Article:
I think GA needs to take a hard look at it spurpose: maybe in the past it could be wasteful, and just a fun hobby, etc, but I am going to bet they better be ready to evolve into something different.

    My two cents.

  119. Mike Allen Says:

    Bruce, many congratulations on provoking a snowstorm of responses; if quantity = quality, you have succeeded!! However, if focus = quality, your respondants get a C–.

    I’m sufficiently cynical about many things, that my smile broadened in direct proportion to my progress through these posts.

    Your fundamental point is that IMC takeoffs are dangerous. I totally agree! I agree so much, that I refuse to teach them to my instrument students. Instead, I teach my instrument students that they should not attempt to takeoff until Wx at departure airport is at least equal to their personal (not published) minimums on a published approach at the departure airport, that the student and aircraft is proficient and current to shoot!

    To those students who say, “But what should I do if I have to depart?”, I respond, “Make sure your will is current. Why – on your own admission – do you have to die today?”

    To those who say,”Well, I will just find another Instructor who will teach me how”, I respond, “Goodbye, I wish you well”.

    My heart goes out to the parents and grandparents of the children that were killed by this pre-decisioned stupidity. I believe that the pilot community owes a sufficiently large debt of mature responsibility to the non-pilot community, that we should never make decisions about attempting to defy gravity, that create this amount of risk to the non-pilot community. Their trust in our ability to keep them (unconsciously) safe, demands more from us.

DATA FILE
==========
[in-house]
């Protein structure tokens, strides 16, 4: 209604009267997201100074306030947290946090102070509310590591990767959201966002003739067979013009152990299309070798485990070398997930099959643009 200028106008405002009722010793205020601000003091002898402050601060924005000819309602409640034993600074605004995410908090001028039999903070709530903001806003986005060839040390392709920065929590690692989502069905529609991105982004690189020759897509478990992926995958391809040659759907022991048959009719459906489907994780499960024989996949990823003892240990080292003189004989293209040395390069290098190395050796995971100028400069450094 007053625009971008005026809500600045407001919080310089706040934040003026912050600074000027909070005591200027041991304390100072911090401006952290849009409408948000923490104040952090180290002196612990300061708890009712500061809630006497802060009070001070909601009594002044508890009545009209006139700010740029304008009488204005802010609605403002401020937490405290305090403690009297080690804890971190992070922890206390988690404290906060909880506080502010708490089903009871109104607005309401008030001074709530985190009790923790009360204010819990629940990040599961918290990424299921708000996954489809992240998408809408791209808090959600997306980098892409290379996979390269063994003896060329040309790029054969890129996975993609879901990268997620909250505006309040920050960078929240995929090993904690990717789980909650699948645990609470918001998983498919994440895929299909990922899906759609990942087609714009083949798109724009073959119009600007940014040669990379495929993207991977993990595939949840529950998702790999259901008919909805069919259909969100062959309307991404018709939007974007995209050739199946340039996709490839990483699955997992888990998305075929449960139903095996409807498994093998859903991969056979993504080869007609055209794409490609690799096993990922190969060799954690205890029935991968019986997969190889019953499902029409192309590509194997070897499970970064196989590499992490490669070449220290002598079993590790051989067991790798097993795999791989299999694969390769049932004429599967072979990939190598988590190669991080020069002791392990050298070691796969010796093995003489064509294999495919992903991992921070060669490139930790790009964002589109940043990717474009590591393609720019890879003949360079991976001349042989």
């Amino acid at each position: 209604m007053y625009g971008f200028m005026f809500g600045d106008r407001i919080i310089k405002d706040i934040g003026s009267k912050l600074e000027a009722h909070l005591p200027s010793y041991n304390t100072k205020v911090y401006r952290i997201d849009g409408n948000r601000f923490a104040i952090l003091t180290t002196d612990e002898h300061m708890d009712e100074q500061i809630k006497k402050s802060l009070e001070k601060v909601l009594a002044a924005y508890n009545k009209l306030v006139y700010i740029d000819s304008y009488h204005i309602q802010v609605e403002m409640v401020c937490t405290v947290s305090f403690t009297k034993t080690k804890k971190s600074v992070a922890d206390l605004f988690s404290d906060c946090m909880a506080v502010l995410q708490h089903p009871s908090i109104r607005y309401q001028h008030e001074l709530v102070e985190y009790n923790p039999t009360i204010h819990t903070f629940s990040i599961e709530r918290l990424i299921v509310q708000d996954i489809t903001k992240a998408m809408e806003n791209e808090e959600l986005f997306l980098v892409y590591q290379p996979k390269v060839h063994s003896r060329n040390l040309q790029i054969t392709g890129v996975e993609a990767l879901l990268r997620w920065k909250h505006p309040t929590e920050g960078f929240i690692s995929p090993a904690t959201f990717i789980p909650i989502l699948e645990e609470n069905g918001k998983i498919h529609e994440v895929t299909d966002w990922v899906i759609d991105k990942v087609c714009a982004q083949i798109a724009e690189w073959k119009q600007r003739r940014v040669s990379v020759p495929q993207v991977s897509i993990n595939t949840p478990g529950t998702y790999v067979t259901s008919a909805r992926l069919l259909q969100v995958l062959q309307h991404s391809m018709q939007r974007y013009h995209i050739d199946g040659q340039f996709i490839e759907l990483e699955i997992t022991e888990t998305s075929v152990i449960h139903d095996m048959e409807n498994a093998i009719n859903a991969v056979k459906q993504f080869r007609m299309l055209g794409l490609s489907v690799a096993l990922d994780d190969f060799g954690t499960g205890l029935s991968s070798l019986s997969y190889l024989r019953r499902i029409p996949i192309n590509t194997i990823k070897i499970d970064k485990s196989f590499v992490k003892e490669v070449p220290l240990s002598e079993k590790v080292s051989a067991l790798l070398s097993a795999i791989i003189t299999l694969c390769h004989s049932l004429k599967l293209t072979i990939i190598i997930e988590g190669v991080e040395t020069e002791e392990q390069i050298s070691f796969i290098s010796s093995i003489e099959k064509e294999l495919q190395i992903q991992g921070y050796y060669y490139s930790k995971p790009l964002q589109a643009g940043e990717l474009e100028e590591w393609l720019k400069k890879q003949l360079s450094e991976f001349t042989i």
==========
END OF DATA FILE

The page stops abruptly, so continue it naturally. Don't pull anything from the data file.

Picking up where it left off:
120. SITCH Says:

    EVERYBODY..Please understand one thing the airport was 300 to 500 ft ceiling. Aircraft take off in this all the time. The air space actually allows for departure clear of the clouds(G). The problem was that just a mile to the west was fog to the surface(zero/zero). I think that he was planning to fly VFR on top and maybe had engine trouble (water in his fuel or carb ice) when he was on top and he tried to circle down through the cloud layer over the beach away from coastal homes. The problem was that he decended into a fog bank and lost situational awarness(the impact was less than a block from the beach). I bet conversations with the owner of the a/c or friends of the pilot…they will tell you he just popped up through the cloud layer w/o IFR clearance frequently. I have known pilots that just say “I found a little hole in the overcast to get through” when you know they were in the clouds. Also lets drop the issue about GOD being responcible it was the pilot and only the pilot. I know Greg Marshall that said that to the media, I will tell him about how much fuss everybody has made about that statement. I think he was trying with the best of his abilities to console the hurting families.

  121. Voodoobones Says:

    This is what we’ve become? As pilots we should know better than to lose sight of the facts.
    First off, let’s stop arguing dogma and remember there are a lot of hurting people out there because of this accident.